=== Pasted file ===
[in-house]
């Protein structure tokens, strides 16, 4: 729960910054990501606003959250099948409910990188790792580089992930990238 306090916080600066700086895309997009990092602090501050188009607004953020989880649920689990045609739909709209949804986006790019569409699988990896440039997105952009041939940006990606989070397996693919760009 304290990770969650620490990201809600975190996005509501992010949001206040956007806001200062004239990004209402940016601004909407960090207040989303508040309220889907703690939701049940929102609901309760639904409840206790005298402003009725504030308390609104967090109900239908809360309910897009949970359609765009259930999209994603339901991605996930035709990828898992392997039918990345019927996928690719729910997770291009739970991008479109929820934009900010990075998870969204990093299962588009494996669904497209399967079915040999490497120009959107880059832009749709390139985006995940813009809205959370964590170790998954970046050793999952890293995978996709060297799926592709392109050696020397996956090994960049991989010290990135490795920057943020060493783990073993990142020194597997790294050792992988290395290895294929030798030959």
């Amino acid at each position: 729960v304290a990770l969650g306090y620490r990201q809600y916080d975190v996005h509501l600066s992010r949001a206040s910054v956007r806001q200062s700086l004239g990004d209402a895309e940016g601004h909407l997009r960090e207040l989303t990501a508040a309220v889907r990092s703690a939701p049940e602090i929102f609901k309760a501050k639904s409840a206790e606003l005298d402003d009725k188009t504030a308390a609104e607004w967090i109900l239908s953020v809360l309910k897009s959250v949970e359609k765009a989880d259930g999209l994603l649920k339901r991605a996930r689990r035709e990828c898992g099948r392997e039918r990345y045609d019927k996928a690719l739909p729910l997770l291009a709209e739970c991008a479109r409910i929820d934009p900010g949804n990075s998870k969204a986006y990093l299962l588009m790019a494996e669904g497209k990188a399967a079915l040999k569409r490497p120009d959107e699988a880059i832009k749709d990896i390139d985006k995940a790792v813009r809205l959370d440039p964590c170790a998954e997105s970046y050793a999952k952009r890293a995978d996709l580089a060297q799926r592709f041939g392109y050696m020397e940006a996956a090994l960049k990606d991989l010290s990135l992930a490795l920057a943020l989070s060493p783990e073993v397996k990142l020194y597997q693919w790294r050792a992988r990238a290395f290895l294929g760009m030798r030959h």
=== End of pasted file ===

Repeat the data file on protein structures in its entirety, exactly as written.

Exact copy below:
[in-house]
């Protein structure tokens, strides 16, 4: 729960910054990501606003959250099948409910990188790792580089992930990238 306090916080600066700086895309997009990092602090501050188009607004953020989880649920689990045609739909709209949804986006790019569409699988990896440039997105952009041939940006990606989070397996693919760009 304290990770969650620490990201809600975190996005509501992010949001206040956007806001200062004239990004209402940016601004909407960090207040989303508040309220889907703690939701049940929102609901309760639904409840206790005298402003009725504030308390609104967090109900239908809360309910897009949970359609765009259930999209994603339901991605996930035709990828898992392997039918990345019927996928690719729910997770291009739970991008479109929820934009900010990075998870969204990093299962588009494996669904497209399967079915040999490497120009959107880059832009749709390139985006995940813009809205959370964590170790998954970046050793999952890293995978996709060297799926592709392109050696020397996956090994960049991989010290990135490795920057943020060493783990073993990142020194597997790294050792992988290395290895294929030798030959």
């Amino acid at each position: 729960v304290a990770l969650g306090y620490r990201q809600y916080d975190v996005h509501l600066s992010r949001a206040s910054v956007r806001q200062s700086l004239g990004d209402a895309e940016g601004h909407l997009r960090e207040l989303t990501a508040a309220v889907r990092s703690a939701p049940e602090i929102f609901k309760a501050k639904s409840a206790e606003l005298d402003d009725k188009t504030a308390a609104e607004w967090i109900l239908s953020v809360l309910k897009s959250v949970e359609k765009a989880d259930g999209l994603l649920k339901r991605a996930r689990r035709e990828c898992g099948r392997e039918r990345y045609d019927k996928a690719l739909p729910l997770l291009a709209e739970c991008a479109r409910i929820d934009p900010g949804n990075s998870k969204a986006y990093l299962l588009m790019a494996e669904g497209k990188a399967a079915l040999k569409r490497p120009d959107e699988a880059i832009k749709d990896i390139d985006k995940a790792v813009r809205l959370d440039p964590c170790a998954e997105s970046y050793a999952k952009r890293a995978d996709l580089a060297q799926r592709f041939g392109y050696m020397e940006a996956a090994l960049k990606d991989l010290s990135l992930a490795l920057a943020l989070s060493p783990e073993v397996k990142l020194y597997q693919w790294r050792a992988r990238a290395f290895l294929g760009m030798r030959h």